The Southern Baptist Voices article by Dr. Steve Lemke demonstrates the source of the unwillingness to let go of the problem - the continued dependence upon the idea of a Magickal (“inerrant”) book, as witnessed by Dr. Lemke’s numerous references to Biblical books.
The problem to which Dr. Lemke closes his eyes - and which his Biologos hosts also do to some extent - is that the Book itself is a human creation, a multitude of works by a Near Eastern culture over 4 or 5 centuries (roughly between 2400 and 1900 year ago.) If only a more critical eye was given to this, then the other, derived issues (such as persistent Theodicy) would fall into line as lesser problems that could be dealt with in a fashion that makes much more sense.
There are many discussions in contemporary research on antiquity that one can fruitfully follow to come to a better, more accurate, more mature, and ultimately more rewarding (because of a basis in reality) view of the Bible and the meaning of the stories contained therein.
For example (and presented here more as a matter of convenience and timeliness), regarding the Pentateuch, skeptic Neil Godfrey (“Vridar”) has been discussing the work of Russell E. Gmirkin on the late origins of the Pentateuch:
The Books of Moses — Unknown 300 years Before Christ?
Why the Books of Moses should be dated 270 BCE (clue: ‘Rabbits’)
Now, I’m not convinced by Dr. Gmirkin and Mr. Godfrey that the Pentateuch was necessarily originally written in Ptolemaic Alexandria, but if those “Books of Moses” didn’t originate there then they certainly were seriously redacted at that time and place.
Godfrey usefully provides a timeline image [Ed. updated]that lays out the temporal relationship of several authors/writings of that era, and importantly includes a flurry of non-canonical Jewish writings post 270 BCE, the contents of which can be associated with movements that would later become part of a nascent Christianity.
This is just one (rather small) example of a current academic discussion that touches on the origins of the Bible. There are numerous, truly voluminous, works that have been accomplished and continue to be performed in critical (read: analytical as opposed to devotional) research about the religious writings of the theistic religion(s) in the Near East of the Iron Age into late antiquity. Sometimes final answers about the origins of religious texts are out of reach, lost to the proverbial sands of time, but that does not dismiss the exhaustive work and discoveries achieved.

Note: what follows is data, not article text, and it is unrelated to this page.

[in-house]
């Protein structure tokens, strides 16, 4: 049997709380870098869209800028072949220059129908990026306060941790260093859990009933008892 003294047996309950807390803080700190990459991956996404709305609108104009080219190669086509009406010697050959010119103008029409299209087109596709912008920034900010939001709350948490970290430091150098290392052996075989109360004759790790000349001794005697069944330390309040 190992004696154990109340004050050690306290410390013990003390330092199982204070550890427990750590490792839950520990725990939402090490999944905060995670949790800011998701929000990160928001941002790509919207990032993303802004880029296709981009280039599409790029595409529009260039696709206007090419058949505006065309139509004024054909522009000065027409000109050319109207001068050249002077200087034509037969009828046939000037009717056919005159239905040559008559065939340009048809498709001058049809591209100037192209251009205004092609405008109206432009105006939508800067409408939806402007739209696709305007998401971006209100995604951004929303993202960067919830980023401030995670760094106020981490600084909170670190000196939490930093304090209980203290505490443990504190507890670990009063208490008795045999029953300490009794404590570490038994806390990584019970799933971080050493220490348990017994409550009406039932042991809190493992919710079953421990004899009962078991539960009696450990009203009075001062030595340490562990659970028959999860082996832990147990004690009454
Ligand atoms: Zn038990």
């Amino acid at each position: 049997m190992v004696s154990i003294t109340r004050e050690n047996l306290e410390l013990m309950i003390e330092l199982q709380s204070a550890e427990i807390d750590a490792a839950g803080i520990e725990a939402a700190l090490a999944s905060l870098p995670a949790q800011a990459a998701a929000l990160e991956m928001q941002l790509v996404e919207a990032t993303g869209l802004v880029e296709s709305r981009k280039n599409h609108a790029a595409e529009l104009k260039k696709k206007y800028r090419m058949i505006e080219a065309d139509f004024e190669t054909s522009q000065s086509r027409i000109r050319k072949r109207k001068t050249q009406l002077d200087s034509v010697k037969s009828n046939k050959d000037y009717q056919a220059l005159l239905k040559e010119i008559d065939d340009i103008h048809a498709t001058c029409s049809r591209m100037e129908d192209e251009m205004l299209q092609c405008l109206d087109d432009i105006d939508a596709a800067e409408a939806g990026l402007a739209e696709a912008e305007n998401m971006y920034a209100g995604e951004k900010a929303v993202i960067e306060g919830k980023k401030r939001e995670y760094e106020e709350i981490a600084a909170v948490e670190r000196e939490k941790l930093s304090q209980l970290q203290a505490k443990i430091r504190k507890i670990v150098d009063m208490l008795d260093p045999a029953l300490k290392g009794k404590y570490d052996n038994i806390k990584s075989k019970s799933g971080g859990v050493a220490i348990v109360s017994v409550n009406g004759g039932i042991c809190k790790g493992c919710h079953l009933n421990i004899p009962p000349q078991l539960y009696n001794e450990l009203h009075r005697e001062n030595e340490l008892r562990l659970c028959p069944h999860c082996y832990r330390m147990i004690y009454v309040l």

Yet to all this work (on antiquity and the origin of religious writings) the authors of “Southern Baptist Voices” at Biologos, as with much of the rest of American Evangelicalism’s productions, writings, and sermons, turn a blind eye.
With self-willed ignorance.
And this is why I’m coming to the conclusion that Biologos is, harsh as it may sound, just peeing into the wind - contemporary American Evangelical/Fundamentalist Christianity is stumbling not primarily over biology but rather over history and archeology and most of all over discoveries about the Bible and its origins.
Fundamentalists close their eyes to solid biology not because of the biology but because of their fear of losing the Magick in the Book.
I have said it before and will repeat it here: What Evangelicals and Fundamentalists fear most is not Darwin and evolution, but rather Wellhausen (and all who follow in his footsteps even if they reject the Documentary Hypothesis) and a critical analysis of the origin of the Biblical books. And fundamentalists punish their academics when their scholars cross doctrinal lines.
Maybe our national conversation ought to start there, and bring America out of the age of Magick and into the modern age?